A darkroom is a given space, usually a separate area in a building or a vehicle, for photographers to use light-sensitive materials to develop photographs.

Darkrooms were widely used in the late 19th and early to late 20th centuries (until about 1980) before color photography became universally popular. Using black and white (panchromatic) film, amateur photographers could get much better results at home for a reasonable price than with factory-developed prints.

Color photography proved to be much harder for the amateur to develop at home due to the increased complexitites of the color process (C-41). This, coupled with the development of Polaroid technology caused a reduction in popularity of home darkrooms.

Darkrooms are often still used on school campuses and photo labs.

The heart of every darkroom is the enlarger, an optical apparatus that projects an image of the negative on a base. Here a sheet of photographic paper is exposed. It is during the inital exposure that the photo can be modified by burning and dodging (i.e. giving parts of the image more light and other parts less by holding objects in the bundle of light, moving them constantly to prevent visible edges in the result).

Other common items found in darkrooms are special timers which will shut off the enlarger and glow enough to be visible without damaging the paper. Most darkrooms also have special print washers used to thoroughly clean the paper. Depending on personal preference, a darkroom may use a paper-safe which is a light-proof box. The use of a paper safe is easier than light-proof bags sometimes used instead.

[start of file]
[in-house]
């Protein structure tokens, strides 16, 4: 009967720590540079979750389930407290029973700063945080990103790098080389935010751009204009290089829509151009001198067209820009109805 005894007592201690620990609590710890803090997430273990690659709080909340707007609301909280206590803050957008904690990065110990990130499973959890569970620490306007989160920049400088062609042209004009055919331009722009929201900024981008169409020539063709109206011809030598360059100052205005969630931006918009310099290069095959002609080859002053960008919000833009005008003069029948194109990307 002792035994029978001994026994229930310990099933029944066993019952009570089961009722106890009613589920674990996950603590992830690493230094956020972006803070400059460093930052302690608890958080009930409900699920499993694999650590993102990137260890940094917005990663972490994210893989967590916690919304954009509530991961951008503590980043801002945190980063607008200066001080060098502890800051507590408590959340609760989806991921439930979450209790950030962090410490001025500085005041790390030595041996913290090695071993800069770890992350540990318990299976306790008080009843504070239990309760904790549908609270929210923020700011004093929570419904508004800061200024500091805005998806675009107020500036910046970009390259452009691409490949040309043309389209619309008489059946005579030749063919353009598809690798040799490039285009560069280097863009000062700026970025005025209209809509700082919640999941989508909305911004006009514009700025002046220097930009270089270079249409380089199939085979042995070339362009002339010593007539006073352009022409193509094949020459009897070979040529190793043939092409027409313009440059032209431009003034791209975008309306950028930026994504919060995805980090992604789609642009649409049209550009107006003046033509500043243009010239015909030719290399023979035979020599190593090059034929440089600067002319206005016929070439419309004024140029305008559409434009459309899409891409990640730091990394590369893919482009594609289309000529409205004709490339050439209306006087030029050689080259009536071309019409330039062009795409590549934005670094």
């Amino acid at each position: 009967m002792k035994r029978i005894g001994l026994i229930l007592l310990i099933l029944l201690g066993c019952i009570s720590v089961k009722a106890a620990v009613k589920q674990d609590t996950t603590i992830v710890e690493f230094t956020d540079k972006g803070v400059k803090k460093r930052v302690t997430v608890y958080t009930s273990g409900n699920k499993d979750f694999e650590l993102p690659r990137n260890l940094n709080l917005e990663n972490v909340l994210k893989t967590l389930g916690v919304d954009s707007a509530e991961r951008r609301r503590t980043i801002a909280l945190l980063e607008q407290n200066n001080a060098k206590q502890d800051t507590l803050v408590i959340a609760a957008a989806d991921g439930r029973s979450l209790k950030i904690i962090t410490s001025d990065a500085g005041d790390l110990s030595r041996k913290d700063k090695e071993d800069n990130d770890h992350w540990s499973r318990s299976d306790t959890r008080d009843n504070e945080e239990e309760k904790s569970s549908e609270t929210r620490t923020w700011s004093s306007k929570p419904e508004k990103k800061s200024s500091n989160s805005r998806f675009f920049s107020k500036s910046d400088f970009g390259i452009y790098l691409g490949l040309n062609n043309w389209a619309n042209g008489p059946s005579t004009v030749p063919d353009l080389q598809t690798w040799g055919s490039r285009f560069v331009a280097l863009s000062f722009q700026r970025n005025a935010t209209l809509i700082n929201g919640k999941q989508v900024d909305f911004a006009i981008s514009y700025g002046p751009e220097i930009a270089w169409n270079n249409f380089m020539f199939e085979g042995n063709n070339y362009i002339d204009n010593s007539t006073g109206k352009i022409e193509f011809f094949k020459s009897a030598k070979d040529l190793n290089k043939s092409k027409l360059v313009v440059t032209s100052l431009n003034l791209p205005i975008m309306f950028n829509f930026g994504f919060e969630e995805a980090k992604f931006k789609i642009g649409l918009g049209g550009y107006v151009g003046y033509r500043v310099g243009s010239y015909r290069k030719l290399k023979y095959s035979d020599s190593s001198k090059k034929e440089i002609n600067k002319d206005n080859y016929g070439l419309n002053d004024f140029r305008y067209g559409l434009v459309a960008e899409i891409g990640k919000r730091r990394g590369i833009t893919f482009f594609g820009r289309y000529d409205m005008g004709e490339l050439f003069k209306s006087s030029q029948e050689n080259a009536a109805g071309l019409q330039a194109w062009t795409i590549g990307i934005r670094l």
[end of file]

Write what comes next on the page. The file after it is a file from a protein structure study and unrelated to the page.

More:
The paper is then developed, fixed, and dried.

There are different types of paper used in a darkroom. The main types are fiber-based and RC (resin coated). Each has its own advantages and disadvantages. Fiber based paper takes longer to dry because water saturates into the paper while RC paper takes significantly less time. The darkroom operator must be careful with RC paper because water can enter through the edges..

The darkroom does not have to be completely dark when making black and white prints. Red light or low-intensity orange or yellow light, known as safelights, make it possible to see when making prints. Black and white film, on the other hand, must be kept in complete darkness until the negatives are fixed.

Since it is much harder to work in a completely dark room for loading the negatives many photographers use a changing bag. A changing bag is a bag with arm holes which is specially designed to be completely light proof. The advantages of using a changing bag is items used in loading a film reel are less likely to fall or be misplaced.

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